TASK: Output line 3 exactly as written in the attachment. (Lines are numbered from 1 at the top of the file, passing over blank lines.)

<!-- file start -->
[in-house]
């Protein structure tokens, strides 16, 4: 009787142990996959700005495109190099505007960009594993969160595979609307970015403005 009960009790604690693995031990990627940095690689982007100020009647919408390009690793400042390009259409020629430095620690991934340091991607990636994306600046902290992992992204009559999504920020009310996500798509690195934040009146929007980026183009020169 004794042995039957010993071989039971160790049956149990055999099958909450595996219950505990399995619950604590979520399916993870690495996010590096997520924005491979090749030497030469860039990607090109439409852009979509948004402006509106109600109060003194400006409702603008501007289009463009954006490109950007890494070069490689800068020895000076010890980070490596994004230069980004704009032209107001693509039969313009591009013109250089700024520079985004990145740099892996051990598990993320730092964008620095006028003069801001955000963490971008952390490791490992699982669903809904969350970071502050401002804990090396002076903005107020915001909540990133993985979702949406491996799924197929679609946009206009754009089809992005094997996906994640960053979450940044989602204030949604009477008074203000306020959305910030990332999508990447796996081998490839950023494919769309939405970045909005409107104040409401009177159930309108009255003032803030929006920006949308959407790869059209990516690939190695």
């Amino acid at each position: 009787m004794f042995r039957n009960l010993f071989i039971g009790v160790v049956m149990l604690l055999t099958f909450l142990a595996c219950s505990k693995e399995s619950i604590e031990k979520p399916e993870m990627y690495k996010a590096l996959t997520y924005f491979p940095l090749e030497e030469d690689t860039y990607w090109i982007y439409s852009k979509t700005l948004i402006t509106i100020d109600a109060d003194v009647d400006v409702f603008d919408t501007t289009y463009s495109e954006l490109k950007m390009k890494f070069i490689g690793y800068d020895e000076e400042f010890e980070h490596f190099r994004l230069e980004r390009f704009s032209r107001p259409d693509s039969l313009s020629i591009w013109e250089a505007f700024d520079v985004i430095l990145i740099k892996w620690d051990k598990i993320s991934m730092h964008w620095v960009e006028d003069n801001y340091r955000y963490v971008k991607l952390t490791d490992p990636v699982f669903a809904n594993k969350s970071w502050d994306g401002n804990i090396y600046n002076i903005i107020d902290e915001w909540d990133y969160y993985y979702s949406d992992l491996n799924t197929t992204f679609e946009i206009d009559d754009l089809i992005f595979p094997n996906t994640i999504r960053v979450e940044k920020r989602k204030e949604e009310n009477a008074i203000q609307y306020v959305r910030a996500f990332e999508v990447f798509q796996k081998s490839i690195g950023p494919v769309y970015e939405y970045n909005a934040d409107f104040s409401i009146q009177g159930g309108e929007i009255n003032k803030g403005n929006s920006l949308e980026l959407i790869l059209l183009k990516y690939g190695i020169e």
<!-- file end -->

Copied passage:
């Amino acid at each position: 009787m004794f042995r039957n009960l010993f071989i039971g009790v160790v049956m149990l604690l055999t099958f909450l142990a595996c219950s505990k693995e399995s619950i604590e031990k979520p399916e993870m990627y690495k996010a590096l996959t997520y924005f491979p940095l090749e030497e030469d690689t860039y990607w090109i982007y439409s852009k979509t700005l948004i402006t509106i100020d109600a109060d003194v009647d400006v409702f603008d919408t501007t289009y463009s495109e954006l490109k950007m390009k890494f070069i490689g690793y800068d020895e000076e400042f010890e980070h490596f190099r994004l230069e980004r390009f704009s032209r107001p259409d693509s039969l313009s020629i591009w013109e250089a505007f700024d520079v985004i430095l990145i740099k892996w620690d051990k598990i993320s991934m730092h964008w620095v960009e006028d003069n801001y340091r955000y963490v971008k991607l952390t490791d490992p990636v699982f669903a809904n594993k969350s970071w502050d994306g401002n804990i090396y600046n002076i903005i107020d902290e915001w909540d990133y969160y993985y979702s949406d992992l491996n799924t197929t992204f679609e946009i206009d009559d754009l089809i992005f595979p094997n996906t994640i999504r960053v979450e940044k920020r989602k204030e949604e009310n009477a008074i203000q609307y306020v959305r910030a996500f990332e999508v990447f798509q796996k081998s490839i690195g950023p494919v769309y970015e939405y970045n909005a934040d409107f104040s409401i009146q009177g159930g309108e929007i009255n003032k803030g403005n929006s920006l949308e980026l959407i790869l059209l183009k990516y690939g190695i020169e």